Should non-security 2.7 bugs be fixed?

Rustom Mody rustompmody at gmail.com
Sun Jul 19 16:30:43 CEST 2015


On Sunday, July 19, 2015 at 2:42:41 PM UTC+5:30, Terry Reedy wrote:
> On 7/18/2015 11:52 PM, Rustom Mody wrote:
> among other things, a complaint about rejection of his desire for a 
> mechanism for subsetting Python for teaching purposes.

Sorry Terry if the compliant sounded louder than the answer. You asked:
> If the vast majority of Python programmers are focused on 2.7, why are
> volunteers to help fix 2.7 bugs so scarce? 

As someone who's been associated in one way or other with teaching for near 3 
decades, I'd say that of the two factors which destroy an education institute --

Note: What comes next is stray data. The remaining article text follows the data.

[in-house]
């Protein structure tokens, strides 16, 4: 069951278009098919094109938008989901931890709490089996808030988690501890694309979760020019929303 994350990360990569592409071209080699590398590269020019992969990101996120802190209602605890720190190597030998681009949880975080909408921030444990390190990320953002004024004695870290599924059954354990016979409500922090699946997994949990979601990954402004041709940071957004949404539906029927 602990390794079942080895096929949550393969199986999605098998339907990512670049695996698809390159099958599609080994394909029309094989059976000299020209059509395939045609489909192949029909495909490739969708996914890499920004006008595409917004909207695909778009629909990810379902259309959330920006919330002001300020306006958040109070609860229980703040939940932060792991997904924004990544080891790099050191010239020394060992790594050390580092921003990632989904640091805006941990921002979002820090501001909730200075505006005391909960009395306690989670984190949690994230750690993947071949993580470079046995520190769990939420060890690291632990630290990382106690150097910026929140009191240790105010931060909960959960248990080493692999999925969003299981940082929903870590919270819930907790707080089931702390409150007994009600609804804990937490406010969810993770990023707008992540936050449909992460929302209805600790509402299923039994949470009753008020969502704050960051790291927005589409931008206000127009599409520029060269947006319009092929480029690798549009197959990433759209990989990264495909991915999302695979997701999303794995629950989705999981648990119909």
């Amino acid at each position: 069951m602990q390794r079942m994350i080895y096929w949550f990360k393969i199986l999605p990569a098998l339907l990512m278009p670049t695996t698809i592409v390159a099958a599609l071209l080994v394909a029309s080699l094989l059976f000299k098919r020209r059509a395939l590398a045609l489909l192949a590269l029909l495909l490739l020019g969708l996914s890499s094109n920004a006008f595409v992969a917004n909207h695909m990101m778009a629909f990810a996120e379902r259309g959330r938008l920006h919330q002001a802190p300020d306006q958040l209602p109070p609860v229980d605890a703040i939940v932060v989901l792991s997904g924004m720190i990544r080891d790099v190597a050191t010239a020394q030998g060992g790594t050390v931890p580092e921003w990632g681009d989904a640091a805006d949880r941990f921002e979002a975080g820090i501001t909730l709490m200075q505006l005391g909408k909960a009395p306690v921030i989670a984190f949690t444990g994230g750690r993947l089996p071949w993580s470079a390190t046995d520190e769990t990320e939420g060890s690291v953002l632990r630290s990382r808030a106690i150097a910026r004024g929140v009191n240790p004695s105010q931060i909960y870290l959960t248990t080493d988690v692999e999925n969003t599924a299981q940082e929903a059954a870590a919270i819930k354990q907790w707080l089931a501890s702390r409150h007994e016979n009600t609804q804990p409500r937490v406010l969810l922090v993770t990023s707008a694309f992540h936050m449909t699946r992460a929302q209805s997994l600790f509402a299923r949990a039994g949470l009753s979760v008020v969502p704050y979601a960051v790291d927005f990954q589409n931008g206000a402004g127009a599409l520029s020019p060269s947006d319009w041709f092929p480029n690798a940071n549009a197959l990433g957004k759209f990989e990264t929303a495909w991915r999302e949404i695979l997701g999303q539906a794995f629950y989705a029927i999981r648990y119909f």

bar to entry too high, bar to entry too low  -- the second is by far the more
dangerous.

I believe open source is no different.  If every patch is to be accepted (or even given a polite answer) there will be no remaining working code.
And this will become more true the more the project is successful.

Super successful projects like the linux kernel are that way because the top guys are ruthlessly meritocratic: If your submission is poor you are told 
"Your code is shit"

If you persist, the "Your code" shortens to "You"

As I said it to Paul: I am thankful that python is meritocratic

As for that specific exchange I would rather not flog that horse further
[in public at least -- we can continue off list]


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